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ERIC Number: ED548865
Record Type: Non-Journal
Publication Date: 2012
Pages: 176
Abstractor: As Provided
Reference Count: N/A
ISBN: 978-1-2677-5641-1
ISSN: N/A
Transitioning Young Adults with Autism: Hopes & Challenges for Parents
Mookerjee, Veera
ProQuest LLC, Ph.D. Dissertation, Yeshiva University
Data generated by the Center for Disease Control (CDC) from the 2010 census indicates that out of four million children born in the United States "approximately 36,500 children will eventually be diagnosed with an [Autism Spectrum Disorder] ASD" ("http://www.cdc.gov/ncbddd/autism/data.html"). The process of caring for an individual with ASD "lasts over 5 decades" (Chou, Lee, Lin, Kroger & Chang, pp.282, 2009) and an estimated lifetime cost to care is $3.2 million ("http://www.cdc.gov/ncbddd/autism/data.html"). CDC states that the average medical expenses for an individual with ASD exceed those of an individual without ASD by $4,110 to $6,200 annually. However some individuals labeled as ASD are intellectually capable and socially independent. Meeting needed expenses remains a major financial stress for parents of a child with ASD, adding on the challenge they face when their children age out of the mandatory education system and move into community or work environment. Parents of children with autism engage in intense planning for the future. However, this might not be the same for parents whose children have ASD with high Intelligence Quotient (IQ) and average to high cognitive abilities. This holds primary importance for aging parents as they need to arrange future care for their child. Making such arrangements proves difficult, as many parents, especially those belonging to lower income groups, are not able to seek access to the services. I explore factors associated with the hopefulness of parents, and explored the key factors that influence a parent's decision to accept or refuse referrals to continuing services. I focused on barriers, family dynamics, and social networks developed by parents of children with ASD. The data collected was audio recorded and analyzed through ATLAS-ti software. Findings are discussed in association with the social capital theory and recommendations are made at the end of this thesis. My research contributes to the limited literature on transition challenges of families of adolescents with ASD. It will enhance current social work practice efficacy and promote the development of newer service networks that directly influence the hopefulness of families and further motivate their decision to continue with new services and referrals. [The dissertation citations contained here are published with the permission of ProQuest LLC. Further reproduction is prohibited without permission. Copies of dissertations may be obtained by Telephone (800) 1-800-521-0600. Web page: http://www.proquest.com/en-US/products/dissertations/individuals.shtml.]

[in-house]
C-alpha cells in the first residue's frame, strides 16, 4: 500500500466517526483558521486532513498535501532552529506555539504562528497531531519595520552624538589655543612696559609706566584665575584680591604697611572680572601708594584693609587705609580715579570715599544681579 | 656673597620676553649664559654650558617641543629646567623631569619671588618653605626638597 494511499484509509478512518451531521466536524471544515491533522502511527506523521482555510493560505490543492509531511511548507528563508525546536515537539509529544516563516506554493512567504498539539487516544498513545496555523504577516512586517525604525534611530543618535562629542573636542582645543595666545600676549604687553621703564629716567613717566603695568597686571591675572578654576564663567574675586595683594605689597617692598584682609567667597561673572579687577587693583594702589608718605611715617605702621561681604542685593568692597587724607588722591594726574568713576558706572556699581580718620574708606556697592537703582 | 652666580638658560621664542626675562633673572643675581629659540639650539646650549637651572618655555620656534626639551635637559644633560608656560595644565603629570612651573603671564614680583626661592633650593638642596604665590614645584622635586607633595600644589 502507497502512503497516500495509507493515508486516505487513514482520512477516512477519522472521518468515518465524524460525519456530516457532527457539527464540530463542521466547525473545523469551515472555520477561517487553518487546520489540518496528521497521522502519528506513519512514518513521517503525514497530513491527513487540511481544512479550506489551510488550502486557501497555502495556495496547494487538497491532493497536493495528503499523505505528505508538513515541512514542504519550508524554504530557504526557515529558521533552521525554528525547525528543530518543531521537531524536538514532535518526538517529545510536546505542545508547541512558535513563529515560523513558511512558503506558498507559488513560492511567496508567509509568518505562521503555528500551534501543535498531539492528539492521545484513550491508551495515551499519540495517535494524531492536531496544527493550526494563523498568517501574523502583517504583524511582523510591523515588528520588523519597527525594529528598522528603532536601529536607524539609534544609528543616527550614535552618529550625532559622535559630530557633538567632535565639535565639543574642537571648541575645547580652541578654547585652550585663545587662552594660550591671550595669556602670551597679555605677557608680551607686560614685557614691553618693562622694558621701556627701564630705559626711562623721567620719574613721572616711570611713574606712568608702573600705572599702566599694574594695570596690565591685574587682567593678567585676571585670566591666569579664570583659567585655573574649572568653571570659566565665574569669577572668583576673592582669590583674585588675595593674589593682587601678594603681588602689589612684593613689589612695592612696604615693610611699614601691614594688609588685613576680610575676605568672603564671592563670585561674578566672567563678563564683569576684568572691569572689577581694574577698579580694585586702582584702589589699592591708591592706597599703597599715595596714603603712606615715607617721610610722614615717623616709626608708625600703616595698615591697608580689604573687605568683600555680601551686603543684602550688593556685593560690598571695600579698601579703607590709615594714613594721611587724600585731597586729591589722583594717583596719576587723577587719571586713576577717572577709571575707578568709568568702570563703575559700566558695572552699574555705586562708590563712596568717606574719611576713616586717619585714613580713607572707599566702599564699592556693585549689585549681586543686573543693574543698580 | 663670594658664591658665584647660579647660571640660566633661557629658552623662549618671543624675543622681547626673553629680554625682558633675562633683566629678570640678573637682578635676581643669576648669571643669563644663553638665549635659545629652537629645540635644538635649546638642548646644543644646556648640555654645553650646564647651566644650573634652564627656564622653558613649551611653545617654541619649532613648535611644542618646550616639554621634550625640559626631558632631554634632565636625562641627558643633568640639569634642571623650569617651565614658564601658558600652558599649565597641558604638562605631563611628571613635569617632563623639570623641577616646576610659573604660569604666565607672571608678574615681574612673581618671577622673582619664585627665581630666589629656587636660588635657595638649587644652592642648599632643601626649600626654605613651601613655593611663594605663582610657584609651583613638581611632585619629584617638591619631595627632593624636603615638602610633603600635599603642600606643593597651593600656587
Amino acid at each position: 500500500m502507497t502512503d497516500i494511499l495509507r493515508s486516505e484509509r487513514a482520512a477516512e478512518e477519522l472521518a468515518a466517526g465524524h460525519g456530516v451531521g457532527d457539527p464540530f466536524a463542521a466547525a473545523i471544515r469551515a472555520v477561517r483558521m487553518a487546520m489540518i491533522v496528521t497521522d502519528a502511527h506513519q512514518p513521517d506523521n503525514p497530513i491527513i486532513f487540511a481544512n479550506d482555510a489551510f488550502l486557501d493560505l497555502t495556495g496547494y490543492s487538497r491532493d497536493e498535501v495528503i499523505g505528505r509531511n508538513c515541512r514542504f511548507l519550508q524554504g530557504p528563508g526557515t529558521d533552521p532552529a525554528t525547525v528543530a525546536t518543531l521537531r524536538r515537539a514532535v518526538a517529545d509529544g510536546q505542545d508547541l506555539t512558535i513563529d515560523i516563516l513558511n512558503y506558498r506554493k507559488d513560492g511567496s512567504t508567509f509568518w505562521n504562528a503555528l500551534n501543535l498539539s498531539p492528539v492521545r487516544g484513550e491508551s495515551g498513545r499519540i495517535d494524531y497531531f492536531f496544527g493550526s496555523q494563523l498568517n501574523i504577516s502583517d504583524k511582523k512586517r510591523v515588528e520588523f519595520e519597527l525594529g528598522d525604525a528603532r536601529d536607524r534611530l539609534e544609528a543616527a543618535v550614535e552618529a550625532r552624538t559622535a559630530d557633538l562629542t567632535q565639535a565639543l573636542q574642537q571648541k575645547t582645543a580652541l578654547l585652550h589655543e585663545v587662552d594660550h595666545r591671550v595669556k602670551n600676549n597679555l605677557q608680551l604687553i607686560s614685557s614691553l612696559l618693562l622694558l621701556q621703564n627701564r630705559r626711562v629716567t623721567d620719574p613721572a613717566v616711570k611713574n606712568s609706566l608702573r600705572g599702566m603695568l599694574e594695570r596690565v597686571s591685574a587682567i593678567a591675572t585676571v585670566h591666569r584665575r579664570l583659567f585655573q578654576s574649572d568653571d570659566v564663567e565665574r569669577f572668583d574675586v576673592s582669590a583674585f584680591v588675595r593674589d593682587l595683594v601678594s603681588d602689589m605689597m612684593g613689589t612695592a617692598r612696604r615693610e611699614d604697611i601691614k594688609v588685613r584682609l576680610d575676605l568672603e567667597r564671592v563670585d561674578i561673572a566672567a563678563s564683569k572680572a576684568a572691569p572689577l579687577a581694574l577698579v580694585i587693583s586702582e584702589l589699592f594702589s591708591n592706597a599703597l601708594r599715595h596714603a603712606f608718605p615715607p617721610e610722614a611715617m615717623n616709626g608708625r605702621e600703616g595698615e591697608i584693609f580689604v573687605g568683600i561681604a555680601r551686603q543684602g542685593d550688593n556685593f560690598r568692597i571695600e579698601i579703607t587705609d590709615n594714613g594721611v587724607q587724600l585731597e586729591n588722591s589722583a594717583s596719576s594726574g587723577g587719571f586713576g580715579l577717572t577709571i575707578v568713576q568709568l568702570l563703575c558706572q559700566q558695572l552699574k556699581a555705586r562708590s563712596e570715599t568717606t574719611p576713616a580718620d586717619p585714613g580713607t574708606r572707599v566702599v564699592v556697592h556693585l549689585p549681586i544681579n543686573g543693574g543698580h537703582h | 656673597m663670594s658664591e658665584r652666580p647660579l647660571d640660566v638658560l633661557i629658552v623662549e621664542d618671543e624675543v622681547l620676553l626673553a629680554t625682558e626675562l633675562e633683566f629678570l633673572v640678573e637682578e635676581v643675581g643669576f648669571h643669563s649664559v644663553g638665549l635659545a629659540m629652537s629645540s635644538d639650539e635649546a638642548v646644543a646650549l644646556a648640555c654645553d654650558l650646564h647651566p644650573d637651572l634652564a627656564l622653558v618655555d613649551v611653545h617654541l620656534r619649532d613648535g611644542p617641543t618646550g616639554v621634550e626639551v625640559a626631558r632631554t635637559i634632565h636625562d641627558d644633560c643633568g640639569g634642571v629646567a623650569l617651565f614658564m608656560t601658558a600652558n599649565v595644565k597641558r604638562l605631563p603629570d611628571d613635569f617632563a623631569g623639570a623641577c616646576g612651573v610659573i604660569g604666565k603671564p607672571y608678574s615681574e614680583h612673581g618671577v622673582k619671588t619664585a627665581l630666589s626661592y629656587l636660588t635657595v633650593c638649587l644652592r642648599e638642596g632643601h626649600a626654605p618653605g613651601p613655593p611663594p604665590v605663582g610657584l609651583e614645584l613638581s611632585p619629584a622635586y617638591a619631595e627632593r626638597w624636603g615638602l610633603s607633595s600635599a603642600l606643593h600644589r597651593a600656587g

ProQuest LLC. 789 East Eisenhower Parkway, P.O. Box 1346, Ann Arbor, MI 48106. Tel: 800-521-0600; Web site: http://www.proquest.com/en-US/products/dissertations/individuals.shtml
Publication Type: Dissertations/Theses - Doctoral Dissertations
Education Level: N/A
Audience: N/A
Language: English
Sponsor: N/A
Authoring Institution: N/A